I can’t pay my VAT – what are my options?

What happens if I am unable to pay the VAT my company owes?Many businesses struggle to pay the value-added tax (VAT), which can be a significant financial burden.

In some cases, the VAT can make up a large percentage of a business’s total expenses. This can be especially difficult for small businesses, which often have tight budgets and can’t absorb unexpected costs.

There are a few ways to reduce the VAT burden, such as claiming deductions and exemptions.

However, ultimately, the best way to manage the VAT is to plan for it in advance and factor it into your budgeting. By being prepared, you can avoid the financial stress that comes with trying to pay an unexpected tax bill

What happens if I am unable to pay the VAT my company owes?

If you are unable to pay the VAT your company owes there are a number of things you can do:

1)      Time to Pay arrangement with HMRC (TTP). This will allow you to settle your outstanding VAT payments to HMRC through monthly instalments across a maximum of 12 months.

2.      Business Funding – Emergency financing may satisfy your cashflow requirements providing your limited company can handle the repayments.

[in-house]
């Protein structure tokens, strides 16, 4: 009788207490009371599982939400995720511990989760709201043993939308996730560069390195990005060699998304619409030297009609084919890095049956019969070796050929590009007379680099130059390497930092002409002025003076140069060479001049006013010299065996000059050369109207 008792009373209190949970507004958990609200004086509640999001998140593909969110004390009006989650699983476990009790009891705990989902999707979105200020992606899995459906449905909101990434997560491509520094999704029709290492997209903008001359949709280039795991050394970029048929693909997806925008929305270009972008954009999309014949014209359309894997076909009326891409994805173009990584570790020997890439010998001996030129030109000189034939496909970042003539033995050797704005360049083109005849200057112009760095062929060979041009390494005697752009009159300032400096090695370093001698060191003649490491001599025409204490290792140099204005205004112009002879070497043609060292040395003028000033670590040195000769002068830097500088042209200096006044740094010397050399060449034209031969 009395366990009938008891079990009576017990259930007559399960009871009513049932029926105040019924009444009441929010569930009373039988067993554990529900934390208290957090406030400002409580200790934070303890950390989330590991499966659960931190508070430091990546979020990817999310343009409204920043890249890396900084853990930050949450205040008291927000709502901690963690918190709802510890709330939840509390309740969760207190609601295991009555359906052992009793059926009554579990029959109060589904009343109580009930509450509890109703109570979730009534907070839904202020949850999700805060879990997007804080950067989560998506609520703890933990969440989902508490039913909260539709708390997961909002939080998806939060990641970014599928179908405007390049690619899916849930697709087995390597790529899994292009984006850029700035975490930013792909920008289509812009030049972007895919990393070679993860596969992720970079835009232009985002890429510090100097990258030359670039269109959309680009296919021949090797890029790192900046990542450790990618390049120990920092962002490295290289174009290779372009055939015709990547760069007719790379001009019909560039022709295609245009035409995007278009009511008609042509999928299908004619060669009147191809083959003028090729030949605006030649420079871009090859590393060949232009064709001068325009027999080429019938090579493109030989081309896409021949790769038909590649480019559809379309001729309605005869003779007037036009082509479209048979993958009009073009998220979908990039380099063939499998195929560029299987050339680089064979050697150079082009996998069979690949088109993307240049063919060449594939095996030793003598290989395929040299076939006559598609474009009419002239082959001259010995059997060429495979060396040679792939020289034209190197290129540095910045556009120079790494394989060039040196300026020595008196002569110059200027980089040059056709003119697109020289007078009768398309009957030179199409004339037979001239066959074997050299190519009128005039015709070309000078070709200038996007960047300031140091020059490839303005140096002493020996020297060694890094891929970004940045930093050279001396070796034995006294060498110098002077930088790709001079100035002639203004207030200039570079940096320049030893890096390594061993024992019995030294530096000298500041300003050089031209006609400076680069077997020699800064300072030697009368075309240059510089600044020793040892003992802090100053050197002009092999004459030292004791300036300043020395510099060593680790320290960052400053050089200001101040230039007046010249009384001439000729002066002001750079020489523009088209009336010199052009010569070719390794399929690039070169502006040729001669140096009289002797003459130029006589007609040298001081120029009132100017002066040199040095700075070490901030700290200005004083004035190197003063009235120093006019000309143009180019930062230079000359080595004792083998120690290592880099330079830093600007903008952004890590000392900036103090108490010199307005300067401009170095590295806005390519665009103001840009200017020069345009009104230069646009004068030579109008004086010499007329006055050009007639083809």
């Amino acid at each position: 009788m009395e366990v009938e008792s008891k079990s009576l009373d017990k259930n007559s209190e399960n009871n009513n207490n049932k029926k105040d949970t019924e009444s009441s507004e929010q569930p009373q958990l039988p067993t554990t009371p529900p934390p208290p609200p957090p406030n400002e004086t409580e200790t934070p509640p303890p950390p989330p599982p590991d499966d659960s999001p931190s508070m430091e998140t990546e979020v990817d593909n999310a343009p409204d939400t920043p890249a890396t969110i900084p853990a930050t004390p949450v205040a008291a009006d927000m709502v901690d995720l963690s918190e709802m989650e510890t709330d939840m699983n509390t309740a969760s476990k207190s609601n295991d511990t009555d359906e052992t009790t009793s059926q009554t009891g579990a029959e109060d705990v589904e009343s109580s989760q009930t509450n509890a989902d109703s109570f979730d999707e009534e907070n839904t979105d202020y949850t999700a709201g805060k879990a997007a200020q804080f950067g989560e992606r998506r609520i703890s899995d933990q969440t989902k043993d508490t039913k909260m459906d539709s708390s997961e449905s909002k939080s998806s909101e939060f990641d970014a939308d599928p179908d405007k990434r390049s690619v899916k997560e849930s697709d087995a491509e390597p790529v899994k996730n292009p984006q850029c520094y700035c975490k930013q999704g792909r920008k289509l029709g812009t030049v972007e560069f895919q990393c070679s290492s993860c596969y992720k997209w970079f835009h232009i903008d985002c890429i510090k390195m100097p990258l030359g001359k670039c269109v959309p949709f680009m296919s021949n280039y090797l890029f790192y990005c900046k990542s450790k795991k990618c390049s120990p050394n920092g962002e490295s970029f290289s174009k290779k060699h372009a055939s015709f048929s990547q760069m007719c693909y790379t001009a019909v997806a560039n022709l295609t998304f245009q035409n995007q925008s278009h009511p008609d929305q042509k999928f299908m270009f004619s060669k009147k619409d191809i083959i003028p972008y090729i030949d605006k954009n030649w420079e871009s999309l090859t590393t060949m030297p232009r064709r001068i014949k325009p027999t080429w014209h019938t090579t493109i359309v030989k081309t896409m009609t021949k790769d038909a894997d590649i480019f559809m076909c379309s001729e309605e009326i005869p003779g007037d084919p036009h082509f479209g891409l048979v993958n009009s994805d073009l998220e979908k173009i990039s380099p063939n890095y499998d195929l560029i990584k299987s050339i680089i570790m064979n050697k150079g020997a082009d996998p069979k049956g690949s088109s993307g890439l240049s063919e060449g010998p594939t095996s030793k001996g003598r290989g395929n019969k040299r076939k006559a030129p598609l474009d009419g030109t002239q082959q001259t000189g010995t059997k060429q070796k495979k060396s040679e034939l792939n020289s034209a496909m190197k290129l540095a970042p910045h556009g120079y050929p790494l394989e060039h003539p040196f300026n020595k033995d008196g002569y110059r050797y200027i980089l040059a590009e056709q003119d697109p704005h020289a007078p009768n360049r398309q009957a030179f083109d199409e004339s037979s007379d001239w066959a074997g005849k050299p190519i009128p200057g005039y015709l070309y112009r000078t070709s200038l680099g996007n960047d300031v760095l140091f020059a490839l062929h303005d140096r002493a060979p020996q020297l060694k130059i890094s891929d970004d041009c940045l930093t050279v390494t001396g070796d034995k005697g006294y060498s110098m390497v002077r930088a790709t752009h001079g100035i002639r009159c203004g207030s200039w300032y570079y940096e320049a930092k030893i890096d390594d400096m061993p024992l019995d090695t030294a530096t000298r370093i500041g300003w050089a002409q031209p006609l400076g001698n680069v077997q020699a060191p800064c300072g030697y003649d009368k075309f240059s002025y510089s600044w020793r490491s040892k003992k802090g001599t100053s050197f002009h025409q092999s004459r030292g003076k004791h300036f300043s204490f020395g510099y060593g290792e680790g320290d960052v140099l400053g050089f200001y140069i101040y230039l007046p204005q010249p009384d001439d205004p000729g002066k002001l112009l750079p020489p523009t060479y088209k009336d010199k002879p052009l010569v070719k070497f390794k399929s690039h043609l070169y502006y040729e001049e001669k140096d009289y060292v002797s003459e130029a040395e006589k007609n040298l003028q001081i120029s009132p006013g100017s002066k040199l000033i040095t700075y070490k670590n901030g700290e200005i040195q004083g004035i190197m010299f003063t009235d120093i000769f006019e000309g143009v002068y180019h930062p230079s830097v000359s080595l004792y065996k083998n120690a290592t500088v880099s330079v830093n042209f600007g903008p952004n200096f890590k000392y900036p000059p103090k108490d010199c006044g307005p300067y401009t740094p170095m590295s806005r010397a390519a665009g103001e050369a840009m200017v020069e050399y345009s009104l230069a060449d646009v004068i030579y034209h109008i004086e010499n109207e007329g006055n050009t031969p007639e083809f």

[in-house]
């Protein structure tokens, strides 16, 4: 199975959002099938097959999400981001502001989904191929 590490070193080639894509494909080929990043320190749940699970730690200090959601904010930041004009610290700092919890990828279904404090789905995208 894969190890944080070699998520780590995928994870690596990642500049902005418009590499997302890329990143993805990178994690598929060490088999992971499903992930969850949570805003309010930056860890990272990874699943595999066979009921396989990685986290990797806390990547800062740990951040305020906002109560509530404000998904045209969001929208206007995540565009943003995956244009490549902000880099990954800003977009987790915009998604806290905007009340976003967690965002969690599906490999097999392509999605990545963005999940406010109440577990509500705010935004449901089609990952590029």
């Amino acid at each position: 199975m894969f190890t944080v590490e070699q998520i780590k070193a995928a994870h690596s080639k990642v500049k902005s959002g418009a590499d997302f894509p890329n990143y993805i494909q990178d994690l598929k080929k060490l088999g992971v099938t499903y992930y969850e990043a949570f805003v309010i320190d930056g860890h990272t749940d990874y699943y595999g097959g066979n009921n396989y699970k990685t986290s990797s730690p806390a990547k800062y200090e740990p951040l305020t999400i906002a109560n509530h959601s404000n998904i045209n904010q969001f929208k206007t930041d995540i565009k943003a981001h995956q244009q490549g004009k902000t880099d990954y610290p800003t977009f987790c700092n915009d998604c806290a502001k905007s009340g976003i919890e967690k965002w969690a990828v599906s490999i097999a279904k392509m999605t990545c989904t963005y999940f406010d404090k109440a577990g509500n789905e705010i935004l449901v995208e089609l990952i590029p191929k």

3)      Closure options – If you feel that there is no viable future for the business you can carry out a Company Voluntary Arrangement (CVA) or Creditors’ Voluntary Liquidation (CVL).

4)      Enter Administration or Pre-Pack Administration. You can rescue the business from insolvency by appointing an insolvency practitioner.

What is VAT and do I have to pay it?

VAT is a value-added tax that is levied on most goods and services in the European Union. The standard VAT rate is 20%, although there are reduced rates for certain items such as food and books. VAT is applied to the sale of goods and services at each stage of the production process, from the purchase of raw materials to the sale of finished products.

Businesses can recover the VAT they have paid on their purchases by charging VAT on their sales. This system is known as “VAT offsetting”. businesses must register for VAT if their taxable turnover exceeds a certain threshold.

They then charge VAT on their sales and pay it to the government. businesses can reclaim any VAT they have paid on their purchases, so they only pay the net amount of VAT to the government. This offsetting system helps to ensure that businesses only pay tax on the value they have added to a product or service.